Four polls have been conducted since the first set of Democratic debates concluded, and there is one clear pattern: Kamala Harris is surging. The junior Senator from California had an excellent debate on the second night, with more than 18 million viewers watching her take premeditated shots at frontrunner Joe Biden for mixed history on civil justice. That debate gave Harris the biggest jump of any candidate by a long shot.
The last three polls conducted before the debate had Harris polling at under 7% on average, nearly dead even with South Bend, Indiana, Mayor Pete Buttigieg. She had not cracked double digits in a poll since the middle of May, and she trailed second and third place candidates Elizabeth Warren and Bernie Sanders (in no particular order) by at least 7 points in each of the last three polls. In the four polls coming after the debate, Harris jumped into the battle for second place, finishing second in two polls and third in the other two. This was exactly the shot in the arm Harris needed, and it demonstrates just how important these early debates are, even though the Iowa caucuses are still eight months away.
Prior to the debates, polls were published by The Economist and YouGov, Emerson Polling, and Politico. Joe Biden led every poll, and averaged 32.3% of responses despite getting only 25% from the Economist poll. Bernie Sanders came second, averaging 20.3% of responses across the three polls, and peaking at 27%. Warren averaged 15.3%, good for third place, beating Sanders by four points in the Economist polls but trailing steadily in the rest. Kamala Harris came in fourth with 6.7% of the responses, on average, and Pete Buttigieg closely followed her with 6.3%. No other candidate averaged more than 3%, though Beto O’Rourke did achieve that number twice, as did Cory Booker, and Tulsi Gabbard received 3% in the Economist poll (but only one vote of support from 457 respondents in the Emerson poll).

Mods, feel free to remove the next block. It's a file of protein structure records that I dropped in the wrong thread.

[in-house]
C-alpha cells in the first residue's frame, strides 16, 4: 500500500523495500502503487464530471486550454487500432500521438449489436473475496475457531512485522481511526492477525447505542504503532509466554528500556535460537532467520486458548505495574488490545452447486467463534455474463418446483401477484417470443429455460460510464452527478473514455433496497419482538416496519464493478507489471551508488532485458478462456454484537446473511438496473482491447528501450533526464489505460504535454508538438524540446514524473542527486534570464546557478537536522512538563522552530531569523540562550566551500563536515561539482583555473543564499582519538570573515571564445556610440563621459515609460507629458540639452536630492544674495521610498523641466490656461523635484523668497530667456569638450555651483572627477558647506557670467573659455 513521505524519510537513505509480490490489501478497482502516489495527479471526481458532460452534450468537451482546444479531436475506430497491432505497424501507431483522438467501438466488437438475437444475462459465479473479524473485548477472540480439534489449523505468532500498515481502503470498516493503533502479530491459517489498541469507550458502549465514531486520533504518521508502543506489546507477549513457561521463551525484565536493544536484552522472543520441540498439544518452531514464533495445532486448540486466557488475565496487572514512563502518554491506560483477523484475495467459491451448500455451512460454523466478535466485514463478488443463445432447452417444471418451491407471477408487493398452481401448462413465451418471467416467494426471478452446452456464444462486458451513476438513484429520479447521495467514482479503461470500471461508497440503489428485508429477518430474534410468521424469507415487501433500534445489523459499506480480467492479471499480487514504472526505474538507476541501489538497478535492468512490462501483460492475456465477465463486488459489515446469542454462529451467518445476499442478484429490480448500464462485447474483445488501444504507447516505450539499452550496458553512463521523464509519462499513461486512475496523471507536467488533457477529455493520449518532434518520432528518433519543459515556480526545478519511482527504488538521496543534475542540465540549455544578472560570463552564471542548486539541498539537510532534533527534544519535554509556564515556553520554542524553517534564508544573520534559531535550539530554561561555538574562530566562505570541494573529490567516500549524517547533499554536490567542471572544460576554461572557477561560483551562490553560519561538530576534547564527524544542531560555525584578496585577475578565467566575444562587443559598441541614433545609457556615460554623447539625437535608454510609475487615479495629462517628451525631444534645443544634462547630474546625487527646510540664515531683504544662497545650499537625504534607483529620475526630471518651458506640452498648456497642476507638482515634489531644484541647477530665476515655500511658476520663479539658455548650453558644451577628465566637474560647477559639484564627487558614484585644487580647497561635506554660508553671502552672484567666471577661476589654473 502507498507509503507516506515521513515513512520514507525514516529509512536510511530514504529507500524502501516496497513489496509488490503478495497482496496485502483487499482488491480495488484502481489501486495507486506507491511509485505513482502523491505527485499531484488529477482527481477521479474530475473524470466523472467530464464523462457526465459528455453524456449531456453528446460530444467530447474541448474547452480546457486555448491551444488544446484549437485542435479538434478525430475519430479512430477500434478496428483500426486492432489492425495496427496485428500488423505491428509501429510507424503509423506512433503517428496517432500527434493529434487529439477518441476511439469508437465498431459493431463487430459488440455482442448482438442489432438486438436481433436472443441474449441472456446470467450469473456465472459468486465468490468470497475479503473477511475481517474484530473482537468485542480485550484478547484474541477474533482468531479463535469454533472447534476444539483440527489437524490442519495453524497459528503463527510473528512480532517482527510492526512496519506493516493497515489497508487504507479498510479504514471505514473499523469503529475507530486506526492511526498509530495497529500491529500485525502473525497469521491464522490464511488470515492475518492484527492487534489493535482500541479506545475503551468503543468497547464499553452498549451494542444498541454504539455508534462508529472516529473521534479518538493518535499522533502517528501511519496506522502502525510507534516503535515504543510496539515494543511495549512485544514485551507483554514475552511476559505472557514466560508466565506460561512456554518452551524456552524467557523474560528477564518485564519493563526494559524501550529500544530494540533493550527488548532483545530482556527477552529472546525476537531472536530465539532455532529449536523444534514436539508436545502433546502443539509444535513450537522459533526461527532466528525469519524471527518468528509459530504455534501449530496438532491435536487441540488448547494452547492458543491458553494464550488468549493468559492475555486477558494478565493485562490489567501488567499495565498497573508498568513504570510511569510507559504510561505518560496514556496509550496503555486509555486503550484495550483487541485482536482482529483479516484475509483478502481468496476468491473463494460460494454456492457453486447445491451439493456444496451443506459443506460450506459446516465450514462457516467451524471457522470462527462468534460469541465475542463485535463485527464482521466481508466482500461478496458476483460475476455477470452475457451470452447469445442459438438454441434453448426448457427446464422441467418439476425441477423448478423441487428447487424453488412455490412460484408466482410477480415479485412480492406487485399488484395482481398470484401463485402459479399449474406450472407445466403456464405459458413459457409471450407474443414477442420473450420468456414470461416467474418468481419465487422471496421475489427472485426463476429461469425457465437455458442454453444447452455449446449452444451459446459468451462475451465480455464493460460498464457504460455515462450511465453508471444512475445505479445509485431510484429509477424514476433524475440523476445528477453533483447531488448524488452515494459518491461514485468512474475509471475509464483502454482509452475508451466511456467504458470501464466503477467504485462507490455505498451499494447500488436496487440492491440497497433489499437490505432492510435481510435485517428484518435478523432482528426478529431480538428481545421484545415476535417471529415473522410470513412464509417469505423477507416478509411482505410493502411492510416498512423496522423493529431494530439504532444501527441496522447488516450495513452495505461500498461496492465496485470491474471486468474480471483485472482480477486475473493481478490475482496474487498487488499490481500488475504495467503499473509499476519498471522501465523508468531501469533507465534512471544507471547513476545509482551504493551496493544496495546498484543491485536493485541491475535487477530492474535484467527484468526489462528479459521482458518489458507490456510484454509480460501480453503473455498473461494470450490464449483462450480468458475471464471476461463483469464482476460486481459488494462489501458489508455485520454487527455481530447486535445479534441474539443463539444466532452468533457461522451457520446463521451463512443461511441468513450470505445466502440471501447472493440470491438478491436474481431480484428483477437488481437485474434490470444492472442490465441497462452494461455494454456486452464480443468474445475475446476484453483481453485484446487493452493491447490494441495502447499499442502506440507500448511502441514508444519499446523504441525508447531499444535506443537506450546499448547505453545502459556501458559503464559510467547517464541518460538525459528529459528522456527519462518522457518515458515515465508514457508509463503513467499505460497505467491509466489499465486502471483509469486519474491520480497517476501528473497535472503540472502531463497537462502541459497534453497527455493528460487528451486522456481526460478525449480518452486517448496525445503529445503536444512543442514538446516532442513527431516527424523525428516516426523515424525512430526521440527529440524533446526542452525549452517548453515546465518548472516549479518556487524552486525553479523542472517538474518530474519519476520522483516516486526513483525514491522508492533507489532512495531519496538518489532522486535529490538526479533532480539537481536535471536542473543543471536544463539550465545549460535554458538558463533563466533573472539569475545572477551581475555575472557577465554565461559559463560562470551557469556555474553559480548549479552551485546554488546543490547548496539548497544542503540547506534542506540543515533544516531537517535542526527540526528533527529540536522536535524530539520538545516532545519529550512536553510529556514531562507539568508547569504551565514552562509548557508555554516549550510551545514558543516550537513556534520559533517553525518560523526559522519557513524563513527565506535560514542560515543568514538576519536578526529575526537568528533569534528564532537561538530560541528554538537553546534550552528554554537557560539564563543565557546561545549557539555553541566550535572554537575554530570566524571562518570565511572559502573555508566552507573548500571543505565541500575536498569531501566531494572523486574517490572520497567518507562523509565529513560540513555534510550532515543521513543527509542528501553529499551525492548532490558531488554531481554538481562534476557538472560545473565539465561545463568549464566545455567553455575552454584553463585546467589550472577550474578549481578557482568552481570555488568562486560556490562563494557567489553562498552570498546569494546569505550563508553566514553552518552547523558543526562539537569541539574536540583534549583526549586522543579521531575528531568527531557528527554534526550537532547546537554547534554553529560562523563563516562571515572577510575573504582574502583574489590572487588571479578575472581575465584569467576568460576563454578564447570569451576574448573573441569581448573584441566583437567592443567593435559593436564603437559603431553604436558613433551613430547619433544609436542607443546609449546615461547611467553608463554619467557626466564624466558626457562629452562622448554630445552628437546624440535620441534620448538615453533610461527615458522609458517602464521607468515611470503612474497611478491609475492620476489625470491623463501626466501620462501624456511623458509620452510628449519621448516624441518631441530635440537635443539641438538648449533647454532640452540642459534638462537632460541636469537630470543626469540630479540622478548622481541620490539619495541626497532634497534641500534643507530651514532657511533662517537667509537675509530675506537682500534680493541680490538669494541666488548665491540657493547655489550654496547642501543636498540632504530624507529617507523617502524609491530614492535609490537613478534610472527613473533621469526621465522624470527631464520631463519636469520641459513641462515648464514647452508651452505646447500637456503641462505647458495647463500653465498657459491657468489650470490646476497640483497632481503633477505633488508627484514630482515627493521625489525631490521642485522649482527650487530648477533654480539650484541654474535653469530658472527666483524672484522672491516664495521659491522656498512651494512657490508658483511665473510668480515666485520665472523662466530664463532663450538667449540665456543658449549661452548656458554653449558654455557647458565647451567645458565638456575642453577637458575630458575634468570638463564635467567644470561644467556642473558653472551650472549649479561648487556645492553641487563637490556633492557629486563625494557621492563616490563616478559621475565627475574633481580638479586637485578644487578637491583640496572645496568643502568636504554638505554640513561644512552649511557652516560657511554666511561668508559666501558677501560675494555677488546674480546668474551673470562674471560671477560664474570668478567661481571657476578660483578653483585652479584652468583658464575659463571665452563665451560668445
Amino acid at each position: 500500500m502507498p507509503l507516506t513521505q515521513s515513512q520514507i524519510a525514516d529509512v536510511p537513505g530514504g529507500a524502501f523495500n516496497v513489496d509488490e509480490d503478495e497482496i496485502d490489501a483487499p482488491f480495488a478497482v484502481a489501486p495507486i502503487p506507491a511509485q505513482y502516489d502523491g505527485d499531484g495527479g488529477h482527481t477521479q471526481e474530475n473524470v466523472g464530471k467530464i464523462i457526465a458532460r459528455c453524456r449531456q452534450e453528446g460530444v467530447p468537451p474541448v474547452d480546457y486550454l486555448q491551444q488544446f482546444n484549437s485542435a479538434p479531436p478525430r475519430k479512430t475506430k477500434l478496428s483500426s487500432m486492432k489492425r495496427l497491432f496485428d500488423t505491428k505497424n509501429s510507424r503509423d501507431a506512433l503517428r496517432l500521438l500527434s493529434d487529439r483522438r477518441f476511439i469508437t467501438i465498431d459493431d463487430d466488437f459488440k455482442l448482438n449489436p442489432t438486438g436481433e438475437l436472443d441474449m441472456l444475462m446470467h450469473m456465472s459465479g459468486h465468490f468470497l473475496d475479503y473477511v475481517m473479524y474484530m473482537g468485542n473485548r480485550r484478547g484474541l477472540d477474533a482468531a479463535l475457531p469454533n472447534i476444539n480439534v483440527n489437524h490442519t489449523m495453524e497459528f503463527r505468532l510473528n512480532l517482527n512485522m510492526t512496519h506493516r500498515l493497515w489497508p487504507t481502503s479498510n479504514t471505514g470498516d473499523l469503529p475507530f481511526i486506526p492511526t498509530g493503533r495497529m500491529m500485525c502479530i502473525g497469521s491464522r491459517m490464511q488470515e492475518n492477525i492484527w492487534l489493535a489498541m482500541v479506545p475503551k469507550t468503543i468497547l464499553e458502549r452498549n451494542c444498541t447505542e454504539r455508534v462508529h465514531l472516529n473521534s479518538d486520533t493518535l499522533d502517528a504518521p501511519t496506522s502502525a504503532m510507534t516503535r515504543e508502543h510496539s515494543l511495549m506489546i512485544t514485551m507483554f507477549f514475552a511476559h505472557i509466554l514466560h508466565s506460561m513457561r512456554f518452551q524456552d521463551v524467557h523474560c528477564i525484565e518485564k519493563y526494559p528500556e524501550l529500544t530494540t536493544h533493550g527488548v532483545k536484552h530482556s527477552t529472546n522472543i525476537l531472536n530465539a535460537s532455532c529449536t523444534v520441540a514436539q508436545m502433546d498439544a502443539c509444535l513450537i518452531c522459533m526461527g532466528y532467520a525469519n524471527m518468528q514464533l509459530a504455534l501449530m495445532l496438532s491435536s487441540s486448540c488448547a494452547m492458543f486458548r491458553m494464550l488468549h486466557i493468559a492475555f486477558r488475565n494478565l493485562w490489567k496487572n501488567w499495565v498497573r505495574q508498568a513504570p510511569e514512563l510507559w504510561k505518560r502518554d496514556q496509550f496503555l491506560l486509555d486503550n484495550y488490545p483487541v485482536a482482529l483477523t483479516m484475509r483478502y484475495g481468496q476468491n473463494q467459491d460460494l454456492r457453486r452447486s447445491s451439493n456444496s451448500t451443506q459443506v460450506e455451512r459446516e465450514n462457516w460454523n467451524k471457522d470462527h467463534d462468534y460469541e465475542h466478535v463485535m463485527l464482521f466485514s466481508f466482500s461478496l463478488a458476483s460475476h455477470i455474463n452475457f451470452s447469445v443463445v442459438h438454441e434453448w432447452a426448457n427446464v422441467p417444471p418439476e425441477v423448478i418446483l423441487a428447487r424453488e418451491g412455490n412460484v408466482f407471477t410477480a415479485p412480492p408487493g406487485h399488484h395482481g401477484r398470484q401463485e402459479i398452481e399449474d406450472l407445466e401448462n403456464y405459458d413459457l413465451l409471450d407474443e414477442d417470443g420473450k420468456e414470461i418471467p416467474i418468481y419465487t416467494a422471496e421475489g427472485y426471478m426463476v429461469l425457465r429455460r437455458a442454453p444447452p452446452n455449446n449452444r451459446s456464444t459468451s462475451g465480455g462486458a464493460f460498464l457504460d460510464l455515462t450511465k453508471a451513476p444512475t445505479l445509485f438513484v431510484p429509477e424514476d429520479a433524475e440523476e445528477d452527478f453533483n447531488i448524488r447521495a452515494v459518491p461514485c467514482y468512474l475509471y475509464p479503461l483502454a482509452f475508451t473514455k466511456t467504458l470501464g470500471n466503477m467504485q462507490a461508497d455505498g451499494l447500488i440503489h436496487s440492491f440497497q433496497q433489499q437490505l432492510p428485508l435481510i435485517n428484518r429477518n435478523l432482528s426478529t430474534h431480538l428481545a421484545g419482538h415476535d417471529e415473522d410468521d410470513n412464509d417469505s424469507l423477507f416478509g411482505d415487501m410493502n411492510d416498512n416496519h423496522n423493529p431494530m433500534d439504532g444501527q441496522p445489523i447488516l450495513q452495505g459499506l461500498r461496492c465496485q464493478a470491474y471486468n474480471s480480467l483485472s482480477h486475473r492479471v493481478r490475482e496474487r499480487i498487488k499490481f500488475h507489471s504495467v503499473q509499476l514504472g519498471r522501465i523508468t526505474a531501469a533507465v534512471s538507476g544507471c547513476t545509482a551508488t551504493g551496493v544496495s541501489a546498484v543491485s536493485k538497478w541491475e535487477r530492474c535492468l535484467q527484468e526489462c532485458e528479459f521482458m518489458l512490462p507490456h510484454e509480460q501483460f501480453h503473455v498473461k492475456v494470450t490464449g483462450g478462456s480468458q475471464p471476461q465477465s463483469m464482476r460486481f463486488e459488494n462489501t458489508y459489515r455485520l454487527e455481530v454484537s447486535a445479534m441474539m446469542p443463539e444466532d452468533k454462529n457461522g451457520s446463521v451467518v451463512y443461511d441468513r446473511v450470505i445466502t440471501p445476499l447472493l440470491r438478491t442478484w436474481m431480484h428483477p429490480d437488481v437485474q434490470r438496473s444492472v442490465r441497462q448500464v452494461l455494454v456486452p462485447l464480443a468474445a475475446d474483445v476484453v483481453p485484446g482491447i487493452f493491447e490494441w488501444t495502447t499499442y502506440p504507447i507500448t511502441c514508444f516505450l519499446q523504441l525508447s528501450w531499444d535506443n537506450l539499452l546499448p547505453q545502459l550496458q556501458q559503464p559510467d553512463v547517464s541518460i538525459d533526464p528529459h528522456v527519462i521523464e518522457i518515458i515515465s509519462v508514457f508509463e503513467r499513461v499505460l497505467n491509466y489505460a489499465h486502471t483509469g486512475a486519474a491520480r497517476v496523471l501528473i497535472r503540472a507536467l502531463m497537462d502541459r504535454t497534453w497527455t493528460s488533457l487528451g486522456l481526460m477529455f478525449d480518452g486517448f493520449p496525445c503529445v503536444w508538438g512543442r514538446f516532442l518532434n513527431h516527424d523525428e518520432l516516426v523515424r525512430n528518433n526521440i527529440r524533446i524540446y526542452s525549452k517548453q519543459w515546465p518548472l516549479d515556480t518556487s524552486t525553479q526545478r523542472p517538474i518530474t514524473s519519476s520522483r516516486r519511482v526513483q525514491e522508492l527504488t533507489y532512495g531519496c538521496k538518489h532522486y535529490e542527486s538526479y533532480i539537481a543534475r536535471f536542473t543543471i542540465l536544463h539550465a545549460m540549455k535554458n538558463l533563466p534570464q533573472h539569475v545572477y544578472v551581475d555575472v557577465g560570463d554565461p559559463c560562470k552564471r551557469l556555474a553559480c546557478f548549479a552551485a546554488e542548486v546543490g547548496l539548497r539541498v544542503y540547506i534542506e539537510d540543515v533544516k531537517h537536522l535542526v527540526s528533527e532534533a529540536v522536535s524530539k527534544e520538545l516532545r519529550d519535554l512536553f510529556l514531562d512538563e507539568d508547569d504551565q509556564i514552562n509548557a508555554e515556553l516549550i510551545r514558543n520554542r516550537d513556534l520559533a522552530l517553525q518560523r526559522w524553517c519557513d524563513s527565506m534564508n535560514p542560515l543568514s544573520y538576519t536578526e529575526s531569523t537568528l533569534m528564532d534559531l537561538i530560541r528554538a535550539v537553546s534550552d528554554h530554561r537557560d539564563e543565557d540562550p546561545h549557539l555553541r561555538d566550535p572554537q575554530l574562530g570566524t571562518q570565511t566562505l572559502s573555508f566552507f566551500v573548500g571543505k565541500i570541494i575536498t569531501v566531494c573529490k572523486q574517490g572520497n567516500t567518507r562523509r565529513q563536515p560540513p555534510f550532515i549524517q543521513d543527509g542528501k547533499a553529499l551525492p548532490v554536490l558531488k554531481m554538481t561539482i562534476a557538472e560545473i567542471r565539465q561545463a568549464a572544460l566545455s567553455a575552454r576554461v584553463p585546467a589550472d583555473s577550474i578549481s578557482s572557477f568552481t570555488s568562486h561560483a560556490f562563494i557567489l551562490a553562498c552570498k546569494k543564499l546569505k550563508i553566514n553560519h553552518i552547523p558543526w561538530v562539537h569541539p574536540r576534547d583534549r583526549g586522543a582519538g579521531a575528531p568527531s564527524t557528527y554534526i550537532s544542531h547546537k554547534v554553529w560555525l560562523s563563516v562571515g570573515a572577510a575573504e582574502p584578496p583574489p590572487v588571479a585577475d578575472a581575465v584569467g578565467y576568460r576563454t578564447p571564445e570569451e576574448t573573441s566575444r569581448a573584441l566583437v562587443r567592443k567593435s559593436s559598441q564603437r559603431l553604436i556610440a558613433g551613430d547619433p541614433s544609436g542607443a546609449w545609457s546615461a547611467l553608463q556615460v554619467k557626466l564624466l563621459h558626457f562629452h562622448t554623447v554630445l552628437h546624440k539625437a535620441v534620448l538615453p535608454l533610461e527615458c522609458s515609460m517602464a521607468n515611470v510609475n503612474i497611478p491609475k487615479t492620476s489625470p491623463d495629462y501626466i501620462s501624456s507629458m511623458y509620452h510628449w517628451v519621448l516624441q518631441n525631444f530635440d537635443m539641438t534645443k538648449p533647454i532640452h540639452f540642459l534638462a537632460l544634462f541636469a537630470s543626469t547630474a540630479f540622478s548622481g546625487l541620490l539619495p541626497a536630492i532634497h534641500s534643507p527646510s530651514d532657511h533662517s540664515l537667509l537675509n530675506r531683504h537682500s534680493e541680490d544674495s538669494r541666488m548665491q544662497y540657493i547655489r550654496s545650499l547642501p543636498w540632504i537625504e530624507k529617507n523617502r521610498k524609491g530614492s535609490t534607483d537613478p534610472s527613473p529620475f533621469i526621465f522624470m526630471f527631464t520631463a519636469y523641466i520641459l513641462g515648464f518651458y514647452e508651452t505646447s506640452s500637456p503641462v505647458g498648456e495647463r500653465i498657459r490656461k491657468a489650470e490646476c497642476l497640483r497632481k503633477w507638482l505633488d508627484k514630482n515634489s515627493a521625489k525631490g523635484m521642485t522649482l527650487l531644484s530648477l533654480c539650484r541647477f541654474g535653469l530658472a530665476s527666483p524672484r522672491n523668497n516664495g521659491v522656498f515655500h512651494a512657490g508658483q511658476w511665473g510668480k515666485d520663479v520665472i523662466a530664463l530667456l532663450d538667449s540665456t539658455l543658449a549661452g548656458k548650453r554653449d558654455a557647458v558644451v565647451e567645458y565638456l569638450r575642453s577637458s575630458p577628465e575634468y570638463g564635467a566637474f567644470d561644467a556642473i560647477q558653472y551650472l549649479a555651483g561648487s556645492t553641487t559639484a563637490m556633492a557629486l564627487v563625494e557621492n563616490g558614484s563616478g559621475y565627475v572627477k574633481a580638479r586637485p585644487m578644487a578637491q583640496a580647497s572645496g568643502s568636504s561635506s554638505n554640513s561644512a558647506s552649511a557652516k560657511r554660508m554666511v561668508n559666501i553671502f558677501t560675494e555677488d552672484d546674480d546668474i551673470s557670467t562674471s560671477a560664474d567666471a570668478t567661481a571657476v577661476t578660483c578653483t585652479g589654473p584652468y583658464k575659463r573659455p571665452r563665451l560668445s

Since the debate, four polls have been published. The Hill and HarrisX, CNN and SSRS, Quinnipiac, and ABC News and the Washington Post all started conducting polls after the debate was over (a Politico poll is being excluded for beginning before the second debate), and debate performances shown through on the spreadsheets. Joe Biden retained first place but dropped to 26.75% on average following his debate defense, a more than 5% loss. Bernie Sanders dropped down to a 15.25% average, which is also down more than 5%. Kamala Harris shot up more than 8.5% to tie Sanders on average for second place. Warren dropped three points to 12.5%, into fourth place, after a forgetful debate showing on the overshadowed first night. Pete Buttigeig surprisingly also fell behind, down to 4.5% on average. Yang and Gabbard did not crack 1% on any of the four polls. Julian Castro saw his best poll since April as he was chosen by three percent of potential voters.
While it is obviously too early to start counting anyone in or out, remember that it was July of 2015 when Trump’s surge began and never slowed down.
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